Facebook has hit the headlines recently after it was revealed Cambridge Analytica, a British political consulting firm, used personal data from 51 million Facebook members without permission to target them with political adverts in the run-up to the 2016 US election. Worse than that, it knew about the practice but failed to warn users it was happening.
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Facebook CEO Mark Zuckerberg has now vowed to make the social network more secure by imposing tighter restrictions on the data app developers can access, along with a tool that will prominently display the apps you have given permission to access your data. In the meantime, there are some steps you can take to make your Facebook profile more secure and keep your personal data safe.
1. App permissions
Anytime you sign into an app or website using your Facebook login, you grant that app or website access to your data – everything from your email address and birth date to being able to post on your Facebook profile on your behalf. What permissions it has depends upon the app but it’s wise to review the list of apps on a regular basis and remove any you don’t recognise or use often.
This can only be done from a computer and not the Facebook app. Open Facebook and from the top right-hand corner use the drop-down arrow to select Settings. From the left-hand side choose Apps. You will see a list of every app you have granted access to your data. If you no longer use an app or recognise it, press the X to the right-hand side of the app icon to delete its permissions. Press the pencil to edit the permissions if you do sometimes use it.
Next scroll down to the section marked Apps others use and press edit. Apps that your friends use Facebook to log in to will potentially have access to everyone on their friend list (including you) depending on what permission they have granted. Any app that can see you on a friends list will also be able to access any data marked with a blue tick in this section, even though you yourself are not using the app. Our recommendation is to uncheck all the boxes and press Save to ensure your data is not being accessed by anyone with your knowledge. (If the Apps others use section is not available any more, simply go to the apps under Logged in with Facebook and click on the pencil to edit your permissions.)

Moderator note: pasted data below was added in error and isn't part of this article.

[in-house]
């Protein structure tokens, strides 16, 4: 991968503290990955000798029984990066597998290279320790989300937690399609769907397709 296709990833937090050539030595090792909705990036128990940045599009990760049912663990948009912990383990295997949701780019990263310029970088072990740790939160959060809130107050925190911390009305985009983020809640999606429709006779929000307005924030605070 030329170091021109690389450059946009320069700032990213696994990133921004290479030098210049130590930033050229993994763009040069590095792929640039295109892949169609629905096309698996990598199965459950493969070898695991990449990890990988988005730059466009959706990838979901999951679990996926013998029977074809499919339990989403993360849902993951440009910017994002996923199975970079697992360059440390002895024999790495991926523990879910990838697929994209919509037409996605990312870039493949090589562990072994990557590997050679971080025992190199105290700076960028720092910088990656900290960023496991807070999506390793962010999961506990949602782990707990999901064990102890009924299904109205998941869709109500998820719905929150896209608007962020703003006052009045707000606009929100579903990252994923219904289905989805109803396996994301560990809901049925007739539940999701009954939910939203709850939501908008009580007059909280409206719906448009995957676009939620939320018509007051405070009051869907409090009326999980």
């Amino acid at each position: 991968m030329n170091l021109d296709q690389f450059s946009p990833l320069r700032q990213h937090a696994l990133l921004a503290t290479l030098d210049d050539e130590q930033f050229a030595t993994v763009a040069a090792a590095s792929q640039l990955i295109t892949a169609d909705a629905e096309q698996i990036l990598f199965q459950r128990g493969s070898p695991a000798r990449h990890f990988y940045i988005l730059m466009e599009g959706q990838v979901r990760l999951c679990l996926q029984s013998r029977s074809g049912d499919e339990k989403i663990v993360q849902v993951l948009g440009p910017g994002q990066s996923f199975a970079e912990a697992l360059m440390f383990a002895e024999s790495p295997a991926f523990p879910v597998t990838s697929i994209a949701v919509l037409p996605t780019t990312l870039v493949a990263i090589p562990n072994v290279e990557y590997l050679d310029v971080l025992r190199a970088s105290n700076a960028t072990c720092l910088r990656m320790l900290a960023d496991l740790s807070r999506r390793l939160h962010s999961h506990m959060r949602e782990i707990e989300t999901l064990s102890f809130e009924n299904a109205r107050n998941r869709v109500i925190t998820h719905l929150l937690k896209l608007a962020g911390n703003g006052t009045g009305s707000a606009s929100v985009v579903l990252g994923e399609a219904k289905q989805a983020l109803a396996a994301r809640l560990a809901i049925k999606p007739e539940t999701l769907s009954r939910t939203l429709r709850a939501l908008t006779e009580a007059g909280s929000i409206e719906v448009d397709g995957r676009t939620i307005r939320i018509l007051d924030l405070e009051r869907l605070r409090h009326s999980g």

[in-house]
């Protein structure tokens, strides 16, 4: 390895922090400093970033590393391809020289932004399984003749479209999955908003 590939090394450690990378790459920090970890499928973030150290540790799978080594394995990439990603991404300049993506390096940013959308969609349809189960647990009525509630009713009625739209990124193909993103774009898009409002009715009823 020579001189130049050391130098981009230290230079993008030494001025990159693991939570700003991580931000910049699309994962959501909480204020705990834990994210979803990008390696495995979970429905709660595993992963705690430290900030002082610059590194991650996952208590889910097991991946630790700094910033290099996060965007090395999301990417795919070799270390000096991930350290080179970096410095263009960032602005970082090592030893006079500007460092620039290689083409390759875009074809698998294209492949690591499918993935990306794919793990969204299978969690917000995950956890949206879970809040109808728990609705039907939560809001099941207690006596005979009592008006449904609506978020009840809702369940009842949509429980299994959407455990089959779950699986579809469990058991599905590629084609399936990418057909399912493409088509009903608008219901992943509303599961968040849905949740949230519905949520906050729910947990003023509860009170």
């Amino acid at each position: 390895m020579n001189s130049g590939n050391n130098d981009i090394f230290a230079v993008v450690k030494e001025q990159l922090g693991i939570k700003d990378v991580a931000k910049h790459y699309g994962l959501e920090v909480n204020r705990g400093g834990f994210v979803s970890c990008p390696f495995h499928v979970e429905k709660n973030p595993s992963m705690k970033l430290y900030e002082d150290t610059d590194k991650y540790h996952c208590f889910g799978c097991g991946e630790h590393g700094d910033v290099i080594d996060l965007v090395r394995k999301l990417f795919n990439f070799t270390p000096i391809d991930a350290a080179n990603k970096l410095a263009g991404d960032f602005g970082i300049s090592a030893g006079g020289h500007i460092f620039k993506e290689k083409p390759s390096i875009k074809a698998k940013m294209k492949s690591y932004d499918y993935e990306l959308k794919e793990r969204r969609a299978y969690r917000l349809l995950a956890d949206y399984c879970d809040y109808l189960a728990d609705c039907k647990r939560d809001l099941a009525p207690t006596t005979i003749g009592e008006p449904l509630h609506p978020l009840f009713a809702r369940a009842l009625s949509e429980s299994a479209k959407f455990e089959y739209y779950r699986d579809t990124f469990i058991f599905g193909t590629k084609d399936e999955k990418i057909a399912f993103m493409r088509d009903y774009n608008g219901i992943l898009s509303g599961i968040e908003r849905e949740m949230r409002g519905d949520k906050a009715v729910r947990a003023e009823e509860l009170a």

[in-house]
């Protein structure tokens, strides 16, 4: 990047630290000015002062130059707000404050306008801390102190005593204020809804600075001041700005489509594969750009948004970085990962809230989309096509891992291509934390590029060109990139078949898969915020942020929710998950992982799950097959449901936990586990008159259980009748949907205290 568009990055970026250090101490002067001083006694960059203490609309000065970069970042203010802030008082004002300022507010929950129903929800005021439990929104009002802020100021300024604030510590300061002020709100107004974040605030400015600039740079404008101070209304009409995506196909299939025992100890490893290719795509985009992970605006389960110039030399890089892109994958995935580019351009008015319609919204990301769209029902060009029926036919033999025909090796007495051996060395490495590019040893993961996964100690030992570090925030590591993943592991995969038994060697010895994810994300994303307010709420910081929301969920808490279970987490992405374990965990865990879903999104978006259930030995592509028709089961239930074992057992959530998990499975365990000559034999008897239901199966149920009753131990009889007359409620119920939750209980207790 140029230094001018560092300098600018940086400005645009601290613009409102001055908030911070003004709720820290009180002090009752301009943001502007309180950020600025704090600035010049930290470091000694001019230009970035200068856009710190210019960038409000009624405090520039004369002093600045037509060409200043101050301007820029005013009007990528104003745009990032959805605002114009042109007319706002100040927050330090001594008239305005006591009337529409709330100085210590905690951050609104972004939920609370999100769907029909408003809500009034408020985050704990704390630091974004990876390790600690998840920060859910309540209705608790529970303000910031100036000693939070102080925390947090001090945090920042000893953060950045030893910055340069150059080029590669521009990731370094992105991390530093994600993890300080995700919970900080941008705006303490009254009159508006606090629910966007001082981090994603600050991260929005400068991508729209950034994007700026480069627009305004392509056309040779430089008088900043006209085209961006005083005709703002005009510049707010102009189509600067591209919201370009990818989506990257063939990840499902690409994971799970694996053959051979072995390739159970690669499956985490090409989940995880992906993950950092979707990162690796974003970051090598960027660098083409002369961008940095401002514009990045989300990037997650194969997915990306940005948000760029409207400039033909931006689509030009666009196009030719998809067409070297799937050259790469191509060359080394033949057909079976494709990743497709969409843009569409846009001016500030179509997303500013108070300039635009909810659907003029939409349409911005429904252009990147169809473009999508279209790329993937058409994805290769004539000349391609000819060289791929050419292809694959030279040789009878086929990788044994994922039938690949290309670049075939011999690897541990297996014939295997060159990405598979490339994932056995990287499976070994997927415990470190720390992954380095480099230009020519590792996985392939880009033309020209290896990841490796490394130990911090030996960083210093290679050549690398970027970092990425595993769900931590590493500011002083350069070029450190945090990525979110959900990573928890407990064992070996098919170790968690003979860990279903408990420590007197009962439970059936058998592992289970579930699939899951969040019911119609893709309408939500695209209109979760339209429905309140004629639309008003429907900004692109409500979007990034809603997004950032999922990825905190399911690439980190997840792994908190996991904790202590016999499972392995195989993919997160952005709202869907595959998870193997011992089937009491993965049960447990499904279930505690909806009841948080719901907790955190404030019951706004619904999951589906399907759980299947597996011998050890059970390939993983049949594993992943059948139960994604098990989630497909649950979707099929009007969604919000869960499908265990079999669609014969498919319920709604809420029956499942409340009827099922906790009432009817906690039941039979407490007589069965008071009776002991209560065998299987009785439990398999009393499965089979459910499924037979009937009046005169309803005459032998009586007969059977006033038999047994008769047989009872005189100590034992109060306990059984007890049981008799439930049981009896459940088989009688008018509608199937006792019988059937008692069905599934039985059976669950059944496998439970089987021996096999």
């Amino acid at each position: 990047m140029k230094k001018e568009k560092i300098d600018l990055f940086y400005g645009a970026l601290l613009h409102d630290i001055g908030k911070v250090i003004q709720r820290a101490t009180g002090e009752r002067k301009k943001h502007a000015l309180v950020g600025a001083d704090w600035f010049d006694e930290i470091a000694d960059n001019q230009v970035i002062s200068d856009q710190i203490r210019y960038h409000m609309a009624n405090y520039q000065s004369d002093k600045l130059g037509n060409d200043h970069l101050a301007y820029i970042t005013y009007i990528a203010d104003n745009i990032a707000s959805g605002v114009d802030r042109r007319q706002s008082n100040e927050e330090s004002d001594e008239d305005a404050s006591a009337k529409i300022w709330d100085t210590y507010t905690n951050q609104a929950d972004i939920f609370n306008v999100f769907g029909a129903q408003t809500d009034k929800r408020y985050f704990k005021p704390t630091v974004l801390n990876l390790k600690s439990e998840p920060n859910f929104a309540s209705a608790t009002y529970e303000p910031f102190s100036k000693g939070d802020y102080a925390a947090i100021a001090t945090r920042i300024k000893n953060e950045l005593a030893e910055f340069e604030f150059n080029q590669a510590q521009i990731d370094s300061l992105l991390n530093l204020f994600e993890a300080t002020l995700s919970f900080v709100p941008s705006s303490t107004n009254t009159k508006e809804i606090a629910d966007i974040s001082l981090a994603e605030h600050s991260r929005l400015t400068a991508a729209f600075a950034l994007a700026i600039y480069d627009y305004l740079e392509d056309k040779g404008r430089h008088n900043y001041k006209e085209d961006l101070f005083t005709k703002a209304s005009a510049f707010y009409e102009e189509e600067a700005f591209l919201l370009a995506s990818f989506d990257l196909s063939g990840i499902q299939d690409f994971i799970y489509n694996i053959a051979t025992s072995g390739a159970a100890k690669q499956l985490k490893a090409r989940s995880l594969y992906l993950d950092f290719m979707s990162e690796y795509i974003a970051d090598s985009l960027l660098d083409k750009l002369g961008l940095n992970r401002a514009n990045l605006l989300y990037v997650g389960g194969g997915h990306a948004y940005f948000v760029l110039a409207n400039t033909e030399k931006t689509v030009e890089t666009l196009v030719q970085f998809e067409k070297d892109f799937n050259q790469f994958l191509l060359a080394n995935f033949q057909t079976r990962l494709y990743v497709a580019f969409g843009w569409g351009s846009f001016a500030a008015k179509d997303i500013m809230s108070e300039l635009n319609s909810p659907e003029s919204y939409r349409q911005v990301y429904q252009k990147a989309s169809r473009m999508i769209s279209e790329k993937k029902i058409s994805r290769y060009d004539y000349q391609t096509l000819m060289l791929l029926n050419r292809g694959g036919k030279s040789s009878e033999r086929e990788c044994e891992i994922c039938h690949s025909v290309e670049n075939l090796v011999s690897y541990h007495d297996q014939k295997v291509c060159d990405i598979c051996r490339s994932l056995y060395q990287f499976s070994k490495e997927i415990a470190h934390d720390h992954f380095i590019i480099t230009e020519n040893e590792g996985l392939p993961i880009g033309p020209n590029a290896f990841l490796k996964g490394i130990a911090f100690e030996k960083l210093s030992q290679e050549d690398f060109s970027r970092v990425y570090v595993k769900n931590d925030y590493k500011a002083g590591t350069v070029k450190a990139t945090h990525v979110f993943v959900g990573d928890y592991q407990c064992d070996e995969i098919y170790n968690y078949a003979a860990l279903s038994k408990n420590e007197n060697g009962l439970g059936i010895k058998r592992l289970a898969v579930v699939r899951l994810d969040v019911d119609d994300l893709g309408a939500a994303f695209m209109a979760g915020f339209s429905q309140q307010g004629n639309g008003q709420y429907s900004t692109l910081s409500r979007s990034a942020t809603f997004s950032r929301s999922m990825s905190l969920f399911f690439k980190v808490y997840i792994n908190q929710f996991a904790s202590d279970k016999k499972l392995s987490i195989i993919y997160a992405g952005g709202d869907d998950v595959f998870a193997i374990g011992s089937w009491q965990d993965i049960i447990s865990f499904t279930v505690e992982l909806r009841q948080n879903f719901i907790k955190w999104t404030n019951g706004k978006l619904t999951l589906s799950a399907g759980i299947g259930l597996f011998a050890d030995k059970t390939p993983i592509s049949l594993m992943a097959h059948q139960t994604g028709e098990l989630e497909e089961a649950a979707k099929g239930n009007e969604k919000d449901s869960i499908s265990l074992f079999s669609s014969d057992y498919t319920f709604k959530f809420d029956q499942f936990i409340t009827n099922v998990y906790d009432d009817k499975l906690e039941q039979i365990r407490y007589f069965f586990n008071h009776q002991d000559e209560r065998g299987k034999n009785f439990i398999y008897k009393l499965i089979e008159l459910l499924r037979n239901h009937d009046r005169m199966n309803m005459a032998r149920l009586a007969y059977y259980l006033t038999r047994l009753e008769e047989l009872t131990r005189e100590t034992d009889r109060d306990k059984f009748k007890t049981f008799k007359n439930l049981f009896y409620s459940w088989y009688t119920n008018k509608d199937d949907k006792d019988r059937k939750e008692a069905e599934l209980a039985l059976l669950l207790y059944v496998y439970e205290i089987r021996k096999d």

It’s worth noting that deleting the app does not automatically delete any data they already have on you. To do this you must ask the developer to do this. Visit their website and drop them an email. You may also need your User ID number. This can be found by opening the apps you’re logged into section mentioned above and then tap the pencil icon. Scroll down to the section marked Get Help From The App Developers.
2. Turn off targeted advertising
Facebook not only uses the data you provide, such as your location or age, to personalise the adverts you see when you’re using the social network, it also uses what you do on the site, such as the pages you like or the links you click. You can tweak the specific advertisers, interests and personal information, such as Education, Relationship status or Employer, that are used to target you with adverts from the Advert Preferences dashboard.
3. Two-step login
To ensure no one can access your account without your knowledge, turn on Login Approvals. This means you will get a code sent to your mobile phone that you need to enter on the computer or other devices you’re trying to access Facebook from before you can get into your account.
If you’re opening Facebook on a computer, press the drop-down menu from the top right-hand side and select Settings, followed by Security and Login. Alternatively, if you’re using the Facebook app, select Settings from the menu, then Account Settings followed by Security and Login.
Tap the section marked Two-factor Authentication and then check the first box displayed. You’ll be asked to enter your password. Once that’s complete, check the mobile phone number listed is yours and press continue. You’ll receive a text message with a six-digit code to that phone that you must enter before the process is complete.
From: Good Housekeeping UK